Mad Men Season 3, Episode 11: "The Gypsy and the Hobo" - Recap

"And who are you supposed to be?" - Carlton Hanson

Sally and Bobby Draper may have been dressed as this episode's titular gypsy and hobo for Halloween, but they certainly are not the only characters hiding behind a costume, a mask of lies. Greg Harris hopes that pretending to be interested in psychiatry might get him a job he couldn't care less about. Suzanne tries to fool herself into believing that she hasn't become too attached to the married man she'll never be able to take to dinner in Little Italy. Annabelle Mathis - a former Sterling Cooper client and Roger Sterling lover - wants the agency to mask that her dog food is made from horses, and she wants to pretend she's not the girl who let "the one" get away. And while Roger tells Annabelle that she has indeed lost him, I'm not so quick to believe that his "happily married" act is any more sincere than his platitude-laden introduction of Don in last week's episode.

But Dick Whitman's mask, which has lasted years longer than the Minnie Mouse costume Sally wants ever will, is now just as worthless as the plastic crap sold at Woolworth's. Maybe the only person not play-acting in the episode is Betty, who, despite becoming a master of the craft of make-believe, refuses to ignore the lie that is the foundation on which her entire life sits any longer. "You don't get to ask any questions," she hisses at Don, who responds with the truthful, painful answers Betty seeks - because that's all he can do now that he's been unmasked.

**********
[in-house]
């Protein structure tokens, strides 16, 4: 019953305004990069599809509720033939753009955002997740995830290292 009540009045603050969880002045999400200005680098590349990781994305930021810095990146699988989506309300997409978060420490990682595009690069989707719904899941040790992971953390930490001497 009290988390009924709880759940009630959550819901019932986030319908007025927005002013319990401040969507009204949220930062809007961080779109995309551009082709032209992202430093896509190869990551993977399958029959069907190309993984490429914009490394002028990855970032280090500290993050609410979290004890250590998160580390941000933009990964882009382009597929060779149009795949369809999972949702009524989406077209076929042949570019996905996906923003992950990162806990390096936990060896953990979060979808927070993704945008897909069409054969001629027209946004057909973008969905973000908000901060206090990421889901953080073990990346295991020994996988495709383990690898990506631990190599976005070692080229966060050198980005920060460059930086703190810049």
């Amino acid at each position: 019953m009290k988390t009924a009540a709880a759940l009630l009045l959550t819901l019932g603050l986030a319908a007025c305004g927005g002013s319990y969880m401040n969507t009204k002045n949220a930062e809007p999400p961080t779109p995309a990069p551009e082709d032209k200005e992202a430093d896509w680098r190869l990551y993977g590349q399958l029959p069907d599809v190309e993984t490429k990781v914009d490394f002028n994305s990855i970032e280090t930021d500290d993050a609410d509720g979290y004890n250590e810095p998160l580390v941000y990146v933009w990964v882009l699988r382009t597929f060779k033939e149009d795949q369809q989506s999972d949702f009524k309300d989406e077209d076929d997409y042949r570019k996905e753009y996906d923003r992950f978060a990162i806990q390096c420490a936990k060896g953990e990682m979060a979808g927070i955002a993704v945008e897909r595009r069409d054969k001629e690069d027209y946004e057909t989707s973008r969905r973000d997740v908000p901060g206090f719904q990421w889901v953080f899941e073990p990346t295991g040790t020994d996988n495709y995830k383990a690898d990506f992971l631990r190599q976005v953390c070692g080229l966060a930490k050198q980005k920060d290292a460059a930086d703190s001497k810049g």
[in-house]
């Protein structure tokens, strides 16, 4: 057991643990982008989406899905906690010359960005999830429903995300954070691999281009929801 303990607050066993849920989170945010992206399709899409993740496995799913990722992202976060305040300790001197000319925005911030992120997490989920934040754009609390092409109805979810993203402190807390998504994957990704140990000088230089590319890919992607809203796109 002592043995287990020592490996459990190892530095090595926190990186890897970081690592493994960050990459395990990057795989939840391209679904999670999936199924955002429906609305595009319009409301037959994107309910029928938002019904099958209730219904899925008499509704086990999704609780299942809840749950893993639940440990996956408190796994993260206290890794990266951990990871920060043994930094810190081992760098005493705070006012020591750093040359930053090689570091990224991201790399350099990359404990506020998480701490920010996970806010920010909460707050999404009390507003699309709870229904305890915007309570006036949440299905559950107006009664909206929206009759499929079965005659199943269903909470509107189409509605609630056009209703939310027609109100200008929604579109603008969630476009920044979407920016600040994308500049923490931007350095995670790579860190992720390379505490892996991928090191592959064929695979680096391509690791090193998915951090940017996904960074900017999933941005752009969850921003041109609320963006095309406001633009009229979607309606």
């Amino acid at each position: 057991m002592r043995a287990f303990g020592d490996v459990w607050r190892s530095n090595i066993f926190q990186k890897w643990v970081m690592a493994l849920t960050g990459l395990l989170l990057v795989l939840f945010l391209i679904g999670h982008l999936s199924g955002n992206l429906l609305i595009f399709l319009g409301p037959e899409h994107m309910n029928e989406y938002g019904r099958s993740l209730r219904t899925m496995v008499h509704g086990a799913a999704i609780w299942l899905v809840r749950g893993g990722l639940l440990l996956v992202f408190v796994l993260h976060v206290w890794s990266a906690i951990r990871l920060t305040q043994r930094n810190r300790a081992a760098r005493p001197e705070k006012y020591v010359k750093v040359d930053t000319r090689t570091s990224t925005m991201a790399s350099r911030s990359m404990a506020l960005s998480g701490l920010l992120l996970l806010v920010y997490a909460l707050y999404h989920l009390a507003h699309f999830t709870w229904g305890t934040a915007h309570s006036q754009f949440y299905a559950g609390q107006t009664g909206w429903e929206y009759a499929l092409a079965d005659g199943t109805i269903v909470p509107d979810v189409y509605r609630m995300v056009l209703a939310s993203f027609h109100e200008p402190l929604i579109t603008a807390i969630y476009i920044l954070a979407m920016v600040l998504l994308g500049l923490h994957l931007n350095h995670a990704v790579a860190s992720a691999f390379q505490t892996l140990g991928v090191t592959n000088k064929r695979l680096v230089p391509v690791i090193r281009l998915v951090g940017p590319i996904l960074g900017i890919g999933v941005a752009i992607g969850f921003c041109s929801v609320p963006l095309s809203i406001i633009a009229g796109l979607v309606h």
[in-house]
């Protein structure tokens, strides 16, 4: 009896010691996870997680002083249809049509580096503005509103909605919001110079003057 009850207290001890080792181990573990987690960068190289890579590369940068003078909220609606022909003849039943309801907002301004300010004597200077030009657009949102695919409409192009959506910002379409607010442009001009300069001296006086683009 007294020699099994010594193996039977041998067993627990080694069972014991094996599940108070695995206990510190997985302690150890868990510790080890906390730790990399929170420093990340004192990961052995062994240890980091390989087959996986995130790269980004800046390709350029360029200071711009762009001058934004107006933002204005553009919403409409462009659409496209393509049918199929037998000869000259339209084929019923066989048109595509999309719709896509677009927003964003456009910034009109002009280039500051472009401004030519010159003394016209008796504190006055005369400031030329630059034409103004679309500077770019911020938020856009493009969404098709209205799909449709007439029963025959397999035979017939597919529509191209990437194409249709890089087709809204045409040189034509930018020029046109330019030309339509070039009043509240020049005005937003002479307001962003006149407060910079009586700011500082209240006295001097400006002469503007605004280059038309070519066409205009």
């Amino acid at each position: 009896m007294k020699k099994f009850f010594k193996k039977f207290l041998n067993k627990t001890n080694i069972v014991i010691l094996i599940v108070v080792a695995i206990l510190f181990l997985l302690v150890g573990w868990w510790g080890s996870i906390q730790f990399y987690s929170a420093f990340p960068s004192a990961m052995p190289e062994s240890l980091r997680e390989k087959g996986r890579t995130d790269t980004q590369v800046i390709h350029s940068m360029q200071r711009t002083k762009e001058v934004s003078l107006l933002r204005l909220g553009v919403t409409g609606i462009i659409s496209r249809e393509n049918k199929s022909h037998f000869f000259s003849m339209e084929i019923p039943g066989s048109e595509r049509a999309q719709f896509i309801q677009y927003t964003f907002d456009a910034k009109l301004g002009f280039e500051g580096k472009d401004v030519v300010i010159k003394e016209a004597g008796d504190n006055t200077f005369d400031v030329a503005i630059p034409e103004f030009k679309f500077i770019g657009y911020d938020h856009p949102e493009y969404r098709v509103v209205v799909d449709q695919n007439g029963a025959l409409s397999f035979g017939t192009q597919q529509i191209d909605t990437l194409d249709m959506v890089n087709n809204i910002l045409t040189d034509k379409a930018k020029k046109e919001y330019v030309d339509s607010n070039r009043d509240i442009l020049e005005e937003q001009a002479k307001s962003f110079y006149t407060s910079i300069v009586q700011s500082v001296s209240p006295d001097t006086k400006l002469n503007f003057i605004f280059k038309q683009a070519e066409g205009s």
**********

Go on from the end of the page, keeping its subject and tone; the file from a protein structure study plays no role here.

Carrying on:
"Stop acting like you know everything.... You don't know. You don't know what it's like to want something your whole life, and to plan for it and count it and not get it." - Greg Harris

Add "stupid" to the growing list of ways to describe the pathetic scumbag that is Dr. Harris. He's blind (or more likely just doesn't care) if he actually believes the words quoted above, which he speaks as he pouts about being forced to change specialties. He deserved to have that vase broken over his head long ago, but Joan, who most certainly hasn't gotten what she's always wanted, has finally had enough. Like Betty, Joan knows her place is supposed to be beside her man, for better or for worse. And she tries, giving Greg interview tips and remaining supportive even when Dr. Horrible inevitably screws up again. But she can't pretend that selling dresses at Bonwit Teller is the future she always imagined for herself.

So how does Greg fix the problem? He joins the Army. (Another stupid move, but admittedly, we can only say so because we have the advantage of hindsight, knowing that his statement about going to Vietnam -- "if that's still going on" -- is ridiculous.) Greg has found a way to get Joan out of the dress department, but if it's possible she really does love this slimeball, I fear he is only setting her up for more heartbreak. If he doesn't go and get himself killed, I shudder to think how many soldiers might die on Greg's table, and how long he'll pretend it's just their battlefield injuries causing the deaths. His captain's uniform is just another costume to cover up his continued failure.

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